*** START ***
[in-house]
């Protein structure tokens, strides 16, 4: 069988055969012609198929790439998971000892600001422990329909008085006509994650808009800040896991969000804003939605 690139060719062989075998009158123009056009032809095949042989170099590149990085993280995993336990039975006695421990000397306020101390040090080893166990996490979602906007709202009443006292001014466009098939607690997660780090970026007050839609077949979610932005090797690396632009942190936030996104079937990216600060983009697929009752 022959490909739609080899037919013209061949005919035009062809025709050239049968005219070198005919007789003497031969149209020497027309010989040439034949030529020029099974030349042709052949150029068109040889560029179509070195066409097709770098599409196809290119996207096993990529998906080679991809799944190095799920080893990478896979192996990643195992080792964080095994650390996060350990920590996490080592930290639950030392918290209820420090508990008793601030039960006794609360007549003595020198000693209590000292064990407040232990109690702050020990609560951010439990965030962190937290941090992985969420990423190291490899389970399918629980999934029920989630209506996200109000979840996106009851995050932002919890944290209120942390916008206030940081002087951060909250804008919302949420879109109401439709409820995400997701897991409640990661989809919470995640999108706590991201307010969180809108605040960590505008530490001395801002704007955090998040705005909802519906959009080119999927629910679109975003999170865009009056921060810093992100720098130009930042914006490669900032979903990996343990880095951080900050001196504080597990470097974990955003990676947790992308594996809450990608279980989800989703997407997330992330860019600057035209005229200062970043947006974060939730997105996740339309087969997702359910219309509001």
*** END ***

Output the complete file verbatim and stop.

[in-house]
């Protein structure tokens, strides 16, 4: 069988055969012609198929790439998971000892600001422990329909008085006509994650808009800040896991969000804003939605 690139060719062989075998009158123009056009032809095949042989170099590149990085993280995993336990039975006695421990000397306020101390040090080893166990996490979602906007709202009443006292001014466009098939607690997660780090970026007050839609077949979610932005090797690396632009942190936030996104079937990216600060983009697929009752 022959490909739609080899037919013209061949005919035009062809025709050239049968005219070198005919007789003497031969149209020497027309010989040439034949030529020029099974030349042709052949150029068109040889560029179509070195066409097709770098599409196809290119996207096993990529998906080679991809799944190095799920080893990478896979192996990643195992080792964080095994650390996060350990920590996490080592930290639950030392918290209820420090508990008793601030039960006794609360007549003595020198000693209590000292064990407040232990109690702050020990609560951010439990965030962190937290941090992985969420990423190291490899389970399918629980999934029920989630209506996200109000979840996106009851995050932002919890944290209120942390916008206030940081002087951060909250804008919302949420879109109401439709409820995400997701897991409640990661989809919470995640999108706590991201307010969180809108605040960590505008530490001395801002704007955090998040705005909802519906959009080119999927629910679109975003999170865009009056921060810093992100720098130009930042914006490669900032979903990996343990880095951080900050001196504080597990470097974990955003990676947790992308594996809450990608279980989800989703997407997330992330860019600057035209005229200062970043947006974060939730997105996740339309087969997702359910219309509001």